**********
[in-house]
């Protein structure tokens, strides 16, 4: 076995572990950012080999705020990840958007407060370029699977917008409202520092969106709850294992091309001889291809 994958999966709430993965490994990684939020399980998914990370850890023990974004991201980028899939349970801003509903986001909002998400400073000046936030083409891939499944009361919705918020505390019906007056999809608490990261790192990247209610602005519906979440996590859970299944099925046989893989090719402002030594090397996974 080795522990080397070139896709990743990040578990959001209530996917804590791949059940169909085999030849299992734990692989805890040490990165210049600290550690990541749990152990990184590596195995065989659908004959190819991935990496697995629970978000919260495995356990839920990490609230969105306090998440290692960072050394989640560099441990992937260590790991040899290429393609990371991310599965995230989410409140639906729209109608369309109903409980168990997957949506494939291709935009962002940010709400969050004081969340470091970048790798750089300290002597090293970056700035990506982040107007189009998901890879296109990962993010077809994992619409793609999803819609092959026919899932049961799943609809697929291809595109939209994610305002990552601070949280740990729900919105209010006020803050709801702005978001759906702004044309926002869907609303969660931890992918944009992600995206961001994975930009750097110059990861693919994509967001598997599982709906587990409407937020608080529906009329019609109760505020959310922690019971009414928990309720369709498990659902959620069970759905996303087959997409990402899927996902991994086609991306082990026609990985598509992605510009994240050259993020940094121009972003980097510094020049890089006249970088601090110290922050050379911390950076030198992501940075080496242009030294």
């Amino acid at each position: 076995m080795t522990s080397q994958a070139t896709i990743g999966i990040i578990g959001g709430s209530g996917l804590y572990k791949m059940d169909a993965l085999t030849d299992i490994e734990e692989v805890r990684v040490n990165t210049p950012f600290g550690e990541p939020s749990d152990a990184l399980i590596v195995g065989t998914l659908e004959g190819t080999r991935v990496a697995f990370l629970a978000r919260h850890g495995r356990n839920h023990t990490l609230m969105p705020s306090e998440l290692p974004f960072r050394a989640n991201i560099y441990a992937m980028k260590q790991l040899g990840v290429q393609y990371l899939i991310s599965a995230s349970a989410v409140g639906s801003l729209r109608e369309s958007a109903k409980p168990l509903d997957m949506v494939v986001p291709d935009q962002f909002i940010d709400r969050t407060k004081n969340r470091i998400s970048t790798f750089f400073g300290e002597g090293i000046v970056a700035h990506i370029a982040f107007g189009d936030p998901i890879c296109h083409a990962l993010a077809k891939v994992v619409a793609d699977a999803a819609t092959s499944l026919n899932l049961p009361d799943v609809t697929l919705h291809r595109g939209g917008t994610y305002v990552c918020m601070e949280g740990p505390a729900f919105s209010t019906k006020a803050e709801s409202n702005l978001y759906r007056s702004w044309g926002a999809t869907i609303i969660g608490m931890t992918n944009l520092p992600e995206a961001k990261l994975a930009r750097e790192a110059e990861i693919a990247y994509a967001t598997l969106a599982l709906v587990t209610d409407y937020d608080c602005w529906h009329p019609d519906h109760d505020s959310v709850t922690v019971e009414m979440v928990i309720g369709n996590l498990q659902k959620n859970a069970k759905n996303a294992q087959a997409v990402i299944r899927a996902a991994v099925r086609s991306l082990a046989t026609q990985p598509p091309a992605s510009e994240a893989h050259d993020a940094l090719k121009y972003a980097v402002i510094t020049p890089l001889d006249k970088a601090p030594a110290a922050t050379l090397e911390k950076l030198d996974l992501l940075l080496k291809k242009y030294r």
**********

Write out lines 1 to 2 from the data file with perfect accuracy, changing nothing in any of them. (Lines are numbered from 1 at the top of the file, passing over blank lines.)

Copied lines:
[in-house]
């Protein structure tokens, strides 16, 4: 076995572990950012080999705020990840958007407060370029699977917008409202520092969106709850294992091309001889291809 994958999966709430993965490994990684939020399980998914990370850890023990974004991201980028899939349970801003509903986001909002998400400073000046936030083409891939499944009361919705918020505390019906007056999809608490990261790192990247209610602005519906979440996590859970299944099925046989893989090719402002030594090397996974 080795522990080397070139896709990743990040578990959001209530996917804590791949059940169909085999030849299992734990692989805890040490990165210049600290550690990541749990152990990184590596195995065989659908004959190819991935990496697995629970978000919260495995356990839920990490609230969105306090998440290692960072050394989640560099441990992937260590790991040899290429393609990371991310599965995230989410409140639906729209109608369309109903409980168990997957949506494939291709935009962002940010709400969050004081969340470091970048790798750089300290002597090293970056700035990506982040107007189009998901890879296109990962993010077809994992619409793609999803819609092959026919899932049961799943609809697929291809595109939209994610305002990552601070949280740990729900919105209010006020803050709801702005978001759906702004044309926002869907609303969660931890992918944009992600995206961001994975930009750097110059990861693919994509967001598997599982709906587990409407937020608080529906009329019609109760505020959310922690019971009414928990309720369709498990659902959620069970759905996303087959997409990402899927996902991994086609991306082990026609990985598509992605510009994240050259993020940094121009972003980097510094020049890089006249970088601090110290922050050379911390950076030198992501940075080496242009030294």